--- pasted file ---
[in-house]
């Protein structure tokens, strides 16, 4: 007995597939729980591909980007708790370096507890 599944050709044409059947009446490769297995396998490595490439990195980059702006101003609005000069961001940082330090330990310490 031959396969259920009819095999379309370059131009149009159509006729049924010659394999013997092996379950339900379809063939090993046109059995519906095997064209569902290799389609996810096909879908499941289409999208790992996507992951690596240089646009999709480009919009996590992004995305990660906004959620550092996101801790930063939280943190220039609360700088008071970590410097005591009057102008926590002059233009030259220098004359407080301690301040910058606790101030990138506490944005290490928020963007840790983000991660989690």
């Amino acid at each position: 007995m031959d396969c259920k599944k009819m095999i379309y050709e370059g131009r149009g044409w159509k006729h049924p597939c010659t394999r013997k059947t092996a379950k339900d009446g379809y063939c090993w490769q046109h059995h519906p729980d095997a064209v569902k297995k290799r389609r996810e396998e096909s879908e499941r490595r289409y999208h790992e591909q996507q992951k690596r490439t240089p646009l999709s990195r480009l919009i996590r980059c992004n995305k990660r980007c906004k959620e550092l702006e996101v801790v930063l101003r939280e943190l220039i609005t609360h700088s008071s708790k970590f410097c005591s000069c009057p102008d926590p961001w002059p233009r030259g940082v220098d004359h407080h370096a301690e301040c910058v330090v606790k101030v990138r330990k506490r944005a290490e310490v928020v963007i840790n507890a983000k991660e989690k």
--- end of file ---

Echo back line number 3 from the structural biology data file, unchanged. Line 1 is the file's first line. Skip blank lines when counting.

């Amino acid at each position: 007995m031959d396969c259920k599944k009819m095999i379309y050709e370059g131009r149009g044409w159509k006729h049924p597939c010659t394999r013997k059947t092996a379950k339900d009446g379809y063939c090993w490769q046109h059995h519906p729980d095997a064209v569902k297995k290799r389609r996810e396998e096909s879908e499941r490595r289409y999208h790992e591909q996507q992951k690596r490439t240089p646009l999709s990195r480009l919009i996590r980059c992004n995305k990660r980007c906004k959620e550092l702006e996101v801790v930063l101003r939280e943190l220039i609005t609360h700088s008071s708790k970590f410097c005591s000069c009057p102008d926590p961001w002059p233009r030259g940082v220098d004359h407080h370096a301690e301040c910058v330090v606790k101030v990138r330990k506490r944005a290490e310490v928020v963007i840790n507890a983000k991660e989690k």